Hard though it may be to believe, there was a time when alcohol was prohibited and to be in possession of it considered a crime in the United States. However, on the sixteenth of January 1920, this became law. The selling, manufacturing and transportation of intoxicating liquids became illegal and a crime. At the time Prohibition was going to be the golden age, it would create a dry world, free of crime and poverty. Instead it created almost the opposite, America sunk to an all time low, eventually falling into a dark age of organised crime and bootlegging. Yet it wasn't all bad, first came the roaring twenties, people were again enjoying themselves and it seemed everyone was happy.
The Roaring Twenties
During the nineteen twenties the American public were having the time of there lives. Everyone was happy. Despite of the law that banned alcohol, people ignored it; they went on like nothing had happened, if anything the public drank more. Throughout the major cities and towns underground saloons or speakeasies were opening. People would be able to go out, have a drink and enjoy themselves. Often the owners of these speakeasies would provide entertainment and music for their guests. They of course were not worried about being caught by the police, as even in these early years corruption was creeping into the ranks of the police force.
During these times it was difficult to enforce the law, as there were not enough police officers to do so. It didn't help that police were needed to police the police due to the inevitable corruption that officers were being drawn to. Many officers were able to earn more in one night from the owner of a speakeasy to keep them covered, than the police force would pay them for a whole month or sometimes even more. It was possible for owner to do this as they were earning enough money to pay a few police officers a little money, to tern the other way as it were. Many did do their jobs with some honour. In 1925 alone, over one million gallons of liquor and over seven million gallons of beer were confiscated. Although these figures seem a lot, at the time it was likely to only be a fraction of the alcohol that was flowing through the cities and towns all across America.
Two of the most famous Prohibition agents of the time were Izzy Einstein and Moe Smith. These agents from New York were given 20% of all the Prohibition cases that that came to trail in New York City. The crime-fighting duo wrote that they arrested nearly 5,000 people. Their methods though were rather unorthodox, they used methods of disguise to obtain their results, and these were later used in a film.
Despite these two noble officers, the corruption had stretched as far as the White House. Even the president's advisers (whom he had employed to enforce prohibition) were being paid off by one organisation or another, it seemed that corruption was now nation wide and there was little authority could do about it, not that authority would have done then being corrupt themselves. It was almost left alone with only a few noble officers, who stood no chance against the rest of the country.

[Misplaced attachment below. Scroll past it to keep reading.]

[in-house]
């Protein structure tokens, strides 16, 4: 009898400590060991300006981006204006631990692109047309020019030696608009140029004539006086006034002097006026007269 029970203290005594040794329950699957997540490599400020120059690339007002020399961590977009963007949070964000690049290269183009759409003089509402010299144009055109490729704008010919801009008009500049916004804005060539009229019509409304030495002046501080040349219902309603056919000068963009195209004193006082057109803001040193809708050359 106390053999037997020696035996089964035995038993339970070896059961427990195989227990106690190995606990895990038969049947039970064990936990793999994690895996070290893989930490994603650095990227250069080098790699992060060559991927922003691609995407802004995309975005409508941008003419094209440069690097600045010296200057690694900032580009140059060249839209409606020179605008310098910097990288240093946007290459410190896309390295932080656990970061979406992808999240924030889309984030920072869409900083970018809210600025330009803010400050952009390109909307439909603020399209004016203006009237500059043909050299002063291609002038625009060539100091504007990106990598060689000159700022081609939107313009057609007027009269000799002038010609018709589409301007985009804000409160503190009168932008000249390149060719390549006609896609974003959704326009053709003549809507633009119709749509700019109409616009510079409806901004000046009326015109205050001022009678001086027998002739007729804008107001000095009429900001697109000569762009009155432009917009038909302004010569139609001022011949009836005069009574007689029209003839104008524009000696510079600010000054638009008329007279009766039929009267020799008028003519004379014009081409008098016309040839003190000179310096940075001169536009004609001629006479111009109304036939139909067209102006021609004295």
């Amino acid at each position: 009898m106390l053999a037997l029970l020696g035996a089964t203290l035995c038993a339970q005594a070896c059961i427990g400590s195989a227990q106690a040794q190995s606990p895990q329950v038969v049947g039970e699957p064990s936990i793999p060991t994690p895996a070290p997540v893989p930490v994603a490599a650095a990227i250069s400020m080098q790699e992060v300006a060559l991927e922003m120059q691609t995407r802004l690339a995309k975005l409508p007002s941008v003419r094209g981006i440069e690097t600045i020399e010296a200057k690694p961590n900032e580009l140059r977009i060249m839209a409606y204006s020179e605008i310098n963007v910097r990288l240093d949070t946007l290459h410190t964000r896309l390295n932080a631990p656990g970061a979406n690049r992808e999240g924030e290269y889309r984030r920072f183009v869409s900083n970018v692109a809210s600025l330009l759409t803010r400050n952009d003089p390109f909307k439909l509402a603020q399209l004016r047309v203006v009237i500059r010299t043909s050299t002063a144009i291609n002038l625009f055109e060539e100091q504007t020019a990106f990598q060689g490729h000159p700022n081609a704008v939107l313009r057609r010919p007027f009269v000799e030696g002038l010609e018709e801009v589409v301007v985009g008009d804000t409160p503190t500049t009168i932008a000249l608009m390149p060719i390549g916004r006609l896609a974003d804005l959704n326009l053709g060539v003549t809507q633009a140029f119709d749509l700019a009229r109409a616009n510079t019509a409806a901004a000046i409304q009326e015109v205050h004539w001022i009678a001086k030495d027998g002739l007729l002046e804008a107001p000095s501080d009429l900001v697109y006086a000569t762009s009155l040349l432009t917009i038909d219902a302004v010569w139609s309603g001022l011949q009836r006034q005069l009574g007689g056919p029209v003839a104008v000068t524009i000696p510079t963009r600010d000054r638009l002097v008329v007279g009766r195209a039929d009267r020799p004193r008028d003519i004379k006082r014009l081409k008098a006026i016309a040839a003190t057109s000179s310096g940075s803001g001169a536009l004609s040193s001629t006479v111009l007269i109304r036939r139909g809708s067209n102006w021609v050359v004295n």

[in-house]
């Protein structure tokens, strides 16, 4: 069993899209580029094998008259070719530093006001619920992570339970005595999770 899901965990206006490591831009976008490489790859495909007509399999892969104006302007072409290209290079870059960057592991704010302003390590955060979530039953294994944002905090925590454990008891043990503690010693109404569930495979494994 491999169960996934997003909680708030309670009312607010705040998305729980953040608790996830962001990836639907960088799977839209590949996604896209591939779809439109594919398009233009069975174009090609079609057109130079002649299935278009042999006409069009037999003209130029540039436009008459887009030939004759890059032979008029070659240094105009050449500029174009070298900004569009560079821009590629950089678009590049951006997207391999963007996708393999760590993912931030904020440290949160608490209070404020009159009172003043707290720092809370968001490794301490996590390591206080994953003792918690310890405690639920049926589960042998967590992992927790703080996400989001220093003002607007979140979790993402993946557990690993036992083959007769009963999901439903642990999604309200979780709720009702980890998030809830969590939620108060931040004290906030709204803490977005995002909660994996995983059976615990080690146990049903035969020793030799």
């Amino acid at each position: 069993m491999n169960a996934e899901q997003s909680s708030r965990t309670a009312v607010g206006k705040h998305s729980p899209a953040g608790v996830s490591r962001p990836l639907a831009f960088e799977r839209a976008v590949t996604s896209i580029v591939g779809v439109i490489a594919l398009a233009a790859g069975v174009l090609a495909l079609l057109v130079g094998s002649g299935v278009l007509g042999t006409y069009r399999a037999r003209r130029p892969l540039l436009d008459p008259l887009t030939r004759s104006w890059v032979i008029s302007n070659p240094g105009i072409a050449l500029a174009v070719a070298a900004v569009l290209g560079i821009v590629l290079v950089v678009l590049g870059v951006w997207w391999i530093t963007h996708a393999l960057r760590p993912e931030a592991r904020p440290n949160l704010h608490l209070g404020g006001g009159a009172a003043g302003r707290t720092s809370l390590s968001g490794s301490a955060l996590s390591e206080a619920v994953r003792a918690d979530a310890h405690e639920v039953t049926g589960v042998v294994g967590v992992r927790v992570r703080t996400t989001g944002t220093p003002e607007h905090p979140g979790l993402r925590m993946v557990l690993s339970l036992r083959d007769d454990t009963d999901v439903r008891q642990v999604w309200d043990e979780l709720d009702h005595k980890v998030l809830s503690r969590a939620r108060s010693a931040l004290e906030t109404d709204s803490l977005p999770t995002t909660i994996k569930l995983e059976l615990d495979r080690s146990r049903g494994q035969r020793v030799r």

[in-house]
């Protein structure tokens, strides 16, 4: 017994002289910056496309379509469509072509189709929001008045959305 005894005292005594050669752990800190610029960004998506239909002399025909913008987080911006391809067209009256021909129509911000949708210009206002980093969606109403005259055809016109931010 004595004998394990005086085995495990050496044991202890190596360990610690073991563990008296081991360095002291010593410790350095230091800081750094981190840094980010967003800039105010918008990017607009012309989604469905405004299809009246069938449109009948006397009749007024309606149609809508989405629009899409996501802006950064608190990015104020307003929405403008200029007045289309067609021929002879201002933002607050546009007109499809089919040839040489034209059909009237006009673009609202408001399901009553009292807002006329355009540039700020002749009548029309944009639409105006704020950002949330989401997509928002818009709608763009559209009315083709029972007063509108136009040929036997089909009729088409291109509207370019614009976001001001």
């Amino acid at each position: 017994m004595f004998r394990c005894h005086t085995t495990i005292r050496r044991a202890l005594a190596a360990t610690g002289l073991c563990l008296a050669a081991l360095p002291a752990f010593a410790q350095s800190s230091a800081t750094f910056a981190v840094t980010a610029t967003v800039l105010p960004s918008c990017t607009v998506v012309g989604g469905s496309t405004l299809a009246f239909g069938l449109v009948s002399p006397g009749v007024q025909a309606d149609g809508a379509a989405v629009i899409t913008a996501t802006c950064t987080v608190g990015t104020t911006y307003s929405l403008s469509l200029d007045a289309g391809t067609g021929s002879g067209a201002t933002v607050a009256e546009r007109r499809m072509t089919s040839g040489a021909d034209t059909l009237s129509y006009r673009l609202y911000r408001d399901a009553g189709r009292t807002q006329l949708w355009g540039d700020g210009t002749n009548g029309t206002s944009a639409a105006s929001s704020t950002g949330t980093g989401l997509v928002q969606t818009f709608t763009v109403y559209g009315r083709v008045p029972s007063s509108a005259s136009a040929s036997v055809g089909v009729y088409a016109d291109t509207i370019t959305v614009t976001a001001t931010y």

There were many arguments against Prohibition. The way it increased illegal activity, the control it gave the government over peoples personal lives, how it force some cultures to change or ignore their traditions. But the real problem was the failure of Prohibition to be enforced, it was almost an impossible task to do so, and one unpopular law too many.
Many saw that Bootlegging was happening within their community but were powerless against it, some didn't want to do anything about because of their own person drinking habits, or their fears of what other may do to them if they did. Bootleggers were running wild and at the time were earning more than professional Lawyers in the high courts of America, but once again there was nothing they could do about it.
The Bootleggers though were living the life of luxury; they were earning their fortune from there selling of liquor and beer.
A child reported that he remembered when he was young that his father got into the business of bootlegging, he remembered the reward that it brought his family at the time. One morning he woke up find money on the table and plenty of it. He knew that his father was probably bootlegging, but at the time he never saw his own father as a criminal. This is what he thinks looking back was the crucial aspect of Prohibition and it failure, the people didn't see them as criminals, it was not considered wrong even though it was, they simply accepted it.
The Kings of Bootlegging